Happy Lunar New Year! It’s that time of year when an estimated 1.5 billion people around the world (especially in Asia) observe Lunar New Year, marking the first moon in the lunar calendar.
Celebrations can last for up to 15 days, or until the next full moon, depending on the location. Every country celebrates differently with its own traditions and customs.
To learn more about Tết (the name for Lunar New Year in Vietnam) and what it means to celebrate this special occasion, I interviewed our colleague Khoi Phan through our Embracing our Diverse Stories initiative. This storytelling platform focuses on diverse perspectives and backgrounds and highlights the unique experiences that have shaped the identity of Skedulo employees to be who they are today.
Khoi is a Quality Analyst with our team in Vietnam, and has been with Skedulo for almost a year after joining to be part of Skedulo’s vaccination project.
Khoi shared his love for soccer (his fave team is Manchester United), why he can’t live without his favorite breakfast Banh Mi (he recommends paté, butter, ham, pork bologna, and plenty of cilantro sprinkled on top), and how he can’t wait to try Banh Mi at a bakery (Bà Huyền) owned by a team mate’s family (which has been in business for almost 30 years!).
I asked Khoi to tell us about his experience of Tết, including the impact COVID has had on celebrations.
“In Saigon where I live, things have been getting much better here since people have been getting vaccinated. We’re on track to having a normal life again, just in time for Tết – which is important because we need to prepare for it properly. It’s the biggest and most important holiday in Vietnam.”
Most people take a week or more off work during Tết, especially if they need to travel back to their hometown.
“Tết is very much about family,” says Khoi. “Many people come to Saigon for jobs and opportunities, and rarely have time off during the year. Tết is the only time they can go back to their hometown to see their family again. For some people, the whole purpose of Tết is so they can reunite with loved ones.”
Khoi says Tết preparations begin at least 2 weeks before the big New Year’s Day celebration.
“Tết is New Year in a nutshell, so ‘New Year, New Me’ applies. We think about changing our image and appearance, which washes away all the bad things from the previous year. We shop for new clothes, and take our time to pick the best dress so we can stand out and impress.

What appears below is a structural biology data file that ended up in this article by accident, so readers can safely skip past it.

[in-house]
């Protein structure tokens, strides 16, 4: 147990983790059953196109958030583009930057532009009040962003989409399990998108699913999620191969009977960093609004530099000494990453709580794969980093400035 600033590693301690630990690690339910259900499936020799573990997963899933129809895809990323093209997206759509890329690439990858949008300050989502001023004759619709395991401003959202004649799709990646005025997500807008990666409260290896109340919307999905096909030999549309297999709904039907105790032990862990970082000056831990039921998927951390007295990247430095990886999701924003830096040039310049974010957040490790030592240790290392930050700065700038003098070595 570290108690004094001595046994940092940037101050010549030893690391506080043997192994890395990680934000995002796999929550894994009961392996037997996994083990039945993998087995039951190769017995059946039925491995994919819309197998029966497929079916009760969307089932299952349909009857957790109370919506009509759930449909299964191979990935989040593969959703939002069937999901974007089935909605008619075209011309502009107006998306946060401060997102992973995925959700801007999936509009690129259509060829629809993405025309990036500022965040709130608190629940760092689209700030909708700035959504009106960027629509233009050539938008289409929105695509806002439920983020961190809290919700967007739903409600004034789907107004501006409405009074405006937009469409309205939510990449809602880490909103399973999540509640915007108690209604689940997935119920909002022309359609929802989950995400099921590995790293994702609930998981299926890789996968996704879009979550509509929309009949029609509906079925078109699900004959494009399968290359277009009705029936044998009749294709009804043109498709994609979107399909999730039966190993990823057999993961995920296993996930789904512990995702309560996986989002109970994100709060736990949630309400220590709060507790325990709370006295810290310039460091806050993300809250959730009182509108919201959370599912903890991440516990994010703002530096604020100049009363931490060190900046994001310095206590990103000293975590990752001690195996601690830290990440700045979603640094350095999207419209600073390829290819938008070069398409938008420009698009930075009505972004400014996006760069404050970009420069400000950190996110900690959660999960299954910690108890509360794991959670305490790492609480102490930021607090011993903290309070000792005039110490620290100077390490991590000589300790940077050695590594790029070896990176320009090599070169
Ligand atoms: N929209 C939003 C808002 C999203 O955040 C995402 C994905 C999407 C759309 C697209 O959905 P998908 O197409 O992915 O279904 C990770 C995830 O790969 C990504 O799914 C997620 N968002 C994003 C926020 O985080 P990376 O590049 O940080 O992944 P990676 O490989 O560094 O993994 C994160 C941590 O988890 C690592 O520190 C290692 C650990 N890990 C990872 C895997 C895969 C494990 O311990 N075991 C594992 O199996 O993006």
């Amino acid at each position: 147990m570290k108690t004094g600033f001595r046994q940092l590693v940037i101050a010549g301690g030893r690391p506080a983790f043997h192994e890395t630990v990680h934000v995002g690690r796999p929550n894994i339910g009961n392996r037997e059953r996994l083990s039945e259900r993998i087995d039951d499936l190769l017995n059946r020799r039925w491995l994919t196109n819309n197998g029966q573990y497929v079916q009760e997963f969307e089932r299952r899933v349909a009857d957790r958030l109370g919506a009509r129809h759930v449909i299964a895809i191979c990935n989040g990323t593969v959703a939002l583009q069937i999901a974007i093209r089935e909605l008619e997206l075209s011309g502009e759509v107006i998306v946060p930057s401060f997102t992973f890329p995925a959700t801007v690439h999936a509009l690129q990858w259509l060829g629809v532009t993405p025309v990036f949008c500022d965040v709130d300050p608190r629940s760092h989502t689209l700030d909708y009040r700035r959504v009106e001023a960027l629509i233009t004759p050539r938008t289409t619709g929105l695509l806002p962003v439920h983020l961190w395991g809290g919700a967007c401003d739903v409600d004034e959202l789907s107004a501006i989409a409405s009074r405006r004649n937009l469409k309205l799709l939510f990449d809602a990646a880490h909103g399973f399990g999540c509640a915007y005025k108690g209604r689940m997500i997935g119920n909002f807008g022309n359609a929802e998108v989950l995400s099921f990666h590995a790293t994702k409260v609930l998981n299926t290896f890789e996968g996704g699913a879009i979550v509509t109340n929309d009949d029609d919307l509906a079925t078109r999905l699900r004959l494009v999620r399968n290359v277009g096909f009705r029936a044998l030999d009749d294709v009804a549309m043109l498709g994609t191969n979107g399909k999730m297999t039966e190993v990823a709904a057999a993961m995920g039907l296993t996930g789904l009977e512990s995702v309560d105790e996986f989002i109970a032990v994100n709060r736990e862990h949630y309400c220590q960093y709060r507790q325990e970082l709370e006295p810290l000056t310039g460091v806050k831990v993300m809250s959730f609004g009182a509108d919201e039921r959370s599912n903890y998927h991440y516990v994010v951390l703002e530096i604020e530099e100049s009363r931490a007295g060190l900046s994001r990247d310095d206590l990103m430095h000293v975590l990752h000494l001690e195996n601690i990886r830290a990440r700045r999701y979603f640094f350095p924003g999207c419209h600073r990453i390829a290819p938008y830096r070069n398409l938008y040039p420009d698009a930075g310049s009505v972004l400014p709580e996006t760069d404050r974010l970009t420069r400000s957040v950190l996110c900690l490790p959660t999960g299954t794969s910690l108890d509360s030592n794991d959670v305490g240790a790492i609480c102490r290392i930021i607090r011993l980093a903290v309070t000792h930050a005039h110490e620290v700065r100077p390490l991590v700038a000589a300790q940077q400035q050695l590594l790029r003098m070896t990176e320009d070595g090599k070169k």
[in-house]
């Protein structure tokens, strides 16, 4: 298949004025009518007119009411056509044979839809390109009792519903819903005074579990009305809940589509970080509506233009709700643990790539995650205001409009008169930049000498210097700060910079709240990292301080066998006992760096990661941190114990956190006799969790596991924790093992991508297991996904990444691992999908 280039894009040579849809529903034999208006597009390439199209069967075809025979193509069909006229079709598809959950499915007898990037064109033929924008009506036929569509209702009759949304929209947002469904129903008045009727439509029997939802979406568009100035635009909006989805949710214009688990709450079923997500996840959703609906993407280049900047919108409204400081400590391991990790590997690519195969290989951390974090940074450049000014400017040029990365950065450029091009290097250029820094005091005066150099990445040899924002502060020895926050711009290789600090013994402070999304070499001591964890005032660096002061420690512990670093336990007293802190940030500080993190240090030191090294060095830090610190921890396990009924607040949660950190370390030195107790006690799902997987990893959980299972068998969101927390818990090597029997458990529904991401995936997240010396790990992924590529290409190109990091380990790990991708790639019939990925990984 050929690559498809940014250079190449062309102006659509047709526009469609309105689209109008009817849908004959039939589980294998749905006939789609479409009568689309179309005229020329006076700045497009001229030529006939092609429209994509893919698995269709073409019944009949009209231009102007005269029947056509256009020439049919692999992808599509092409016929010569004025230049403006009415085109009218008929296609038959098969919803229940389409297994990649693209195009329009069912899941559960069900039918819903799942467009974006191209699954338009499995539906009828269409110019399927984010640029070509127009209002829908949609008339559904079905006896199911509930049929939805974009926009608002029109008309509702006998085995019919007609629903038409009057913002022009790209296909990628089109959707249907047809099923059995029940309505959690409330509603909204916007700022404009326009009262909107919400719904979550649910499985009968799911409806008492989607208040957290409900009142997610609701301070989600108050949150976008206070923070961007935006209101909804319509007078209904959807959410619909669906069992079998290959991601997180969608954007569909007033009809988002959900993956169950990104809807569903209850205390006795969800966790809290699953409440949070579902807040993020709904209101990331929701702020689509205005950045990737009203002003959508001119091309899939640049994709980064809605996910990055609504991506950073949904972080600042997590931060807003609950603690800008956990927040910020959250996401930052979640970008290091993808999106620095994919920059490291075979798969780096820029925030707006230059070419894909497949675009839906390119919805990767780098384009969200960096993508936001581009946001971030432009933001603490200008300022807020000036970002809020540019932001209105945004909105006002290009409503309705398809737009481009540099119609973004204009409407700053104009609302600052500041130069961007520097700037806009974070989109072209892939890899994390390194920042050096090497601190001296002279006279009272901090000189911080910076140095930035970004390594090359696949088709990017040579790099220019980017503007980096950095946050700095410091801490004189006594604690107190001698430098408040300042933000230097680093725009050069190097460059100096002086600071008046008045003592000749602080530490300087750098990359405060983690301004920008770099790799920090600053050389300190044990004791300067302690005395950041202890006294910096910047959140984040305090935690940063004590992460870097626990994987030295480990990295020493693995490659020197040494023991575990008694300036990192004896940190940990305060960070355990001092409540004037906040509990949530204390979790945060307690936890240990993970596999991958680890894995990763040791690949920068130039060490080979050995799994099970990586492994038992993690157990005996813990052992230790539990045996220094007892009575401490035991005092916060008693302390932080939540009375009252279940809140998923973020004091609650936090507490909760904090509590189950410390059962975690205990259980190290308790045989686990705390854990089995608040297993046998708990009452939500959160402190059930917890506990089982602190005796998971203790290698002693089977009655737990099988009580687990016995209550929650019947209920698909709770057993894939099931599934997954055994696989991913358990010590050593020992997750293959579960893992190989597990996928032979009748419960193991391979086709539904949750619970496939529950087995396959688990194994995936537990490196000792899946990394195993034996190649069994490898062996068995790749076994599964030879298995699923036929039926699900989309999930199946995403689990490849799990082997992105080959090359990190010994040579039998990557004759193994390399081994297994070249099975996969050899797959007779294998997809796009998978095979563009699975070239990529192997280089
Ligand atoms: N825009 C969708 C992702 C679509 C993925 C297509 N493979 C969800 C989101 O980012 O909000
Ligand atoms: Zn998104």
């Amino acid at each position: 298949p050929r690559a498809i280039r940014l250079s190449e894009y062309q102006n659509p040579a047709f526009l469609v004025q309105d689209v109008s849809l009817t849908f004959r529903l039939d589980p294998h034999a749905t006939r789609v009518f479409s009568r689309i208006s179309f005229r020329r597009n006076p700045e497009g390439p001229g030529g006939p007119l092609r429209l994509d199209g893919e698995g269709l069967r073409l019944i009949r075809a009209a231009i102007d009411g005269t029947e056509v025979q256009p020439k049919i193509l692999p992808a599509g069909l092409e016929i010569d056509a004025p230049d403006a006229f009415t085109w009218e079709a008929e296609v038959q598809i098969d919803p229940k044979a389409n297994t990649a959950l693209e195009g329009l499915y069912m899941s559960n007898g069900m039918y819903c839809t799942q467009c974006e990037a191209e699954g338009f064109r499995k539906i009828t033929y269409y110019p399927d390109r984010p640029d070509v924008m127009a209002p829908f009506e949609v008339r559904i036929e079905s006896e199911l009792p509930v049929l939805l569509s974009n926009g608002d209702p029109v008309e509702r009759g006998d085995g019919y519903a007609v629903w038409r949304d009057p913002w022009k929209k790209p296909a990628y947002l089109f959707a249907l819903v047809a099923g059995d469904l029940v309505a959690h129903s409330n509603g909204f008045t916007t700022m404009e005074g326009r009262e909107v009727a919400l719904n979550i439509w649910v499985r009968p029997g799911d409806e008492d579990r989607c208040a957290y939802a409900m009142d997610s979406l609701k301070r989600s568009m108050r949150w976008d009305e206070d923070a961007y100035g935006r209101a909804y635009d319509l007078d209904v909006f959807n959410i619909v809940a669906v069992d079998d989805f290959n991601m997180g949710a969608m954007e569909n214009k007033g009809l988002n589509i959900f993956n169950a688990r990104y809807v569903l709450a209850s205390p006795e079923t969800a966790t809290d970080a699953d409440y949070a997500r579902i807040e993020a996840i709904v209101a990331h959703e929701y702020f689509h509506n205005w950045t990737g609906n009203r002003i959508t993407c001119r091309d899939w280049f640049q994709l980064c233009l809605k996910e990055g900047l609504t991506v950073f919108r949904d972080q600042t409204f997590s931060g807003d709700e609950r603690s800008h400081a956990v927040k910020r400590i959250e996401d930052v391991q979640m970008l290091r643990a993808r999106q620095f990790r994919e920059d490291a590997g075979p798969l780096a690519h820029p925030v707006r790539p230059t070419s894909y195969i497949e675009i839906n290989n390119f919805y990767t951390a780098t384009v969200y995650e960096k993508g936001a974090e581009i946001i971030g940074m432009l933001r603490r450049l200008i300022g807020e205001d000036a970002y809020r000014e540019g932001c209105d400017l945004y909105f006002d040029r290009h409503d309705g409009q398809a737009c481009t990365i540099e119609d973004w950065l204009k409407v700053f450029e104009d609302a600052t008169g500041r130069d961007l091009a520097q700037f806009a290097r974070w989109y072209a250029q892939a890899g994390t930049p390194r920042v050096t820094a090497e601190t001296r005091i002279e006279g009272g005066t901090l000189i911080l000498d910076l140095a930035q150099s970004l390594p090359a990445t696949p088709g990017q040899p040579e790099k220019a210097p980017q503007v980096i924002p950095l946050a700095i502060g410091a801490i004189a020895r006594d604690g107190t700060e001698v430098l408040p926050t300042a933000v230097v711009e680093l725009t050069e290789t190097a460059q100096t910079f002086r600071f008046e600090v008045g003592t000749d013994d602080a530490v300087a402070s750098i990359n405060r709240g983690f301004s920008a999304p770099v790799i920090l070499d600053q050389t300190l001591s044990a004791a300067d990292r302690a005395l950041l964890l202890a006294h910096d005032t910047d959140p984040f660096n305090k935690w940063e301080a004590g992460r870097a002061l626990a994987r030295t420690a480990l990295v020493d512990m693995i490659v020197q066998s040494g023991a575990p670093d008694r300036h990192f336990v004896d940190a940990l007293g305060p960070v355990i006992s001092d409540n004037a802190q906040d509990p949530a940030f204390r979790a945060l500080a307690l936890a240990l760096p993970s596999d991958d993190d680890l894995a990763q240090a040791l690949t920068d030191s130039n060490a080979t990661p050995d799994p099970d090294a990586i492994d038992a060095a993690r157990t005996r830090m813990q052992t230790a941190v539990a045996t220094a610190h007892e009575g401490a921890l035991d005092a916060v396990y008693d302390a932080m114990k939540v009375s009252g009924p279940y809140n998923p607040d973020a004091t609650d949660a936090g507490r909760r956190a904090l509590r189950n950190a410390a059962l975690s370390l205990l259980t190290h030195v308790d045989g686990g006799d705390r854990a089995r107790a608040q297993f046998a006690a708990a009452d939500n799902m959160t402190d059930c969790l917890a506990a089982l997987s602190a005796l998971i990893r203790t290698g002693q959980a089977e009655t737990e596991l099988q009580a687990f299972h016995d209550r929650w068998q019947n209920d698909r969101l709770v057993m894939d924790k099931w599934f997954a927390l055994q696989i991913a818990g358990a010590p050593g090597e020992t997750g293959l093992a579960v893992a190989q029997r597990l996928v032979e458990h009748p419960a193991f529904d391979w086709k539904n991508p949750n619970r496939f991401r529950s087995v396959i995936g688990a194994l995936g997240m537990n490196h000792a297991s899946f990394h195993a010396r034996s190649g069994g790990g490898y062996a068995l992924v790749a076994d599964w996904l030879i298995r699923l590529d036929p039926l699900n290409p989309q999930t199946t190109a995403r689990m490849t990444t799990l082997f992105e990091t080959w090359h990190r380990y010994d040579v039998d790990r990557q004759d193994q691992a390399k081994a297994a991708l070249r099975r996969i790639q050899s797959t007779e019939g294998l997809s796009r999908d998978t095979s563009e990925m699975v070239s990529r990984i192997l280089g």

“Hair is also important. When I was a student, before every Tết, a popular question my friends asked was: What color are you gonna dye your hair? Most public schools here have a very strict dress code, but during Tết students can let go. So, when you’re out on the street and see some people with crazy hairstyles, chances are, they’re students expressing themselves during this time.”
Another important tradition, Khoi says, is to take care of their house. It’s believed that doing this brings fortune to the household. This includes cleaning and decorating (particularly in Tết colors of red and yellow), with special attention paid to the altar.
"Worshiping our ancestors is a very important tradition in Vietnam, especially during Tết. Thanks to them, we can enjoy the life we have today."
“So, we cook some food, but we don’t eat it right away. We put it up on the altar first and pray. This is how we express gratitude towards them, and how we symbolically invite them to join and have a meal with us for New Year.”
“The food most associated with Tết is Banh Chung, which roughly translates to Square Sticky Rice Cake. It contains sticky rice, mung bean and pork belly, all wrapped in banana leaves. It takes a lot of time and effort to make.”
Once preparations are complete, everyone waits in anticipation for the first full moon. I asked Khoi to share what happens on New Year’s Day, and how the celebration unfolds.
“On New Year’s Day, fireworks light up the sky at 12am. People flock to the street to be part of the beautiful, vibrant atmosphere. In the morning, adults put money in red envelopes to give to kids and say blessings to each other. Then, we go on to have a big feast and drink. After that, we relax and do activities like singing karaoke and playing board and card games.”
It sounds like a magical time in Vietnam, so I wasn’t surprised when Khoi said anyone thinking of visiting Vietnam should plan their trip during Tết!
“Tết is one of the best reasons to come to Vietnam. You get to experience Vietnam in its purest form and learn about many unique traditions. Most of all, everyone will be in holiday spirit, so even if you travel alone, they will surely invite you to celebrate with them.”
I’m so grateful to Khoi for sharing his experience of Lunar New Year in Vietnam. To all Skedulo employees, customers, partners, and everyone across the world who also observes this very special holiday, I wish you a very Happy Lunar New Year!